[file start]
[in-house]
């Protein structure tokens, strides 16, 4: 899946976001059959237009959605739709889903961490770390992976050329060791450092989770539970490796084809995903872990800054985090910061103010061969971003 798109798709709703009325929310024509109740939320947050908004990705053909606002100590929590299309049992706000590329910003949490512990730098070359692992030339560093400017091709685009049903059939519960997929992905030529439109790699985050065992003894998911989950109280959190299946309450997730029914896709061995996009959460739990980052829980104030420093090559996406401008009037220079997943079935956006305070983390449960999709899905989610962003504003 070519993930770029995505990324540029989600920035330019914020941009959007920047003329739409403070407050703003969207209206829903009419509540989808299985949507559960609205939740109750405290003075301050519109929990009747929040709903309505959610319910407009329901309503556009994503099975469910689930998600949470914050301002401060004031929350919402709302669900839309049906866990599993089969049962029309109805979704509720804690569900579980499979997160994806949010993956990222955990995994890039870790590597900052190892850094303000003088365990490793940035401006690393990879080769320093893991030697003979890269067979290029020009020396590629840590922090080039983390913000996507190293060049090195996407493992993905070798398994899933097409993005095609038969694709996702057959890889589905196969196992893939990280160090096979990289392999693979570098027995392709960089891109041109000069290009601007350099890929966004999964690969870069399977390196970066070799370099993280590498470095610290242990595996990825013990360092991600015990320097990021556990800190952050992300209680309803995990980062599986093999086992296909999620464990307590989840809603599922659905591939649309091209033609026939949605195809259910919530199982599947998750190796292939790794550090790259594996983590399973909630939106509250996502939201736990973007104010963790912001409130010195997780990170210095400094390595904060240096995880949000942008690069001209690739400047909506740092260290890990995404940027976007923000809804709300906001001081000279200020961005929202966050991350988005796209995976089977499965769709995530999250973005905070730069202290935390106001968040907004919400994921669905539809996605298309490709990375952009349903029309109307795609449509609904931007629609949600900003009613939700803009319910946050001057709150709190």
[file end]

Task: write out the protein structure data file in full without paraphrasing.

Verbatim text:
[in-house]
């Protein structure tokens, strides 16, 4: 899946976001059959237009959605739709889903961490770390992976050329060791450092989770539970490796084809995903872990800054985090910061103010061969971003 798109798709709703009325929310024509109740939320947050908004990705053909606002100590929590299309049992706000590329910003949490512990730098070359692992030339560093400017091709685009049903059939519960997929992905030529439109790699985050065992003894998911989950109280959190299946309450997730029914896709061995996009959460739990980052829980104030420093090559996406401008009037220079997943079935956006305070983390449960999709899905989610962003504003 070519993930770029995505990324540029989600920035330019914020941009959007920047003329739409403070407050703003969207209206829903009419509540989808299985949507559960609205939740109750405290003075301050519109929990009747929040709903309505959610319910407009329901309503556009994503099975469910689930998600949470914050301002401060004031929350919402709302669900839309049906866990599993089969049962029309109805979704509720804690569900579980499979997160994806949010993956990222955990995994890039870790590597900052190892850094303000003088365990490793940035401006690393990879080769320093893991030697003979890269067979290029020009020396590629840590922090080039983390913000996507190293060049090195996407493992993905070798398994899933097409993005095609038969694709996702057959890889589905196969196992893939990280160090096979990289392999693979570098027995392709960089891109041109000069290009601007350099890929966004999964690969870069399977390196970066070799370099993280590498470095610290242990595996990825013990360092991600015990320097990021556990800190952050992300209680309803995990980062599986093999086992296909999620464990307590989840809603599922659905591939649309091209033609026939949605195809259910919530199982599947998750190796292939790794550090790259594996983590399973909630939106509250996502939201736990973007104010963790912001409130010195997780990170210095400094390595904060240096995880949000942008690069001209690739400047909506740092260290890990995404940027976007923000809804709300906001001081000279200020961005929202966050991350988005796209995976089977499965769709995530999250973005905070730069202290935390106001968040907004919400994921669905539809996605298309490709990375952009349903029309109307795609449509609904931007629609949600900003009613939700803009319910946050001057709150709190």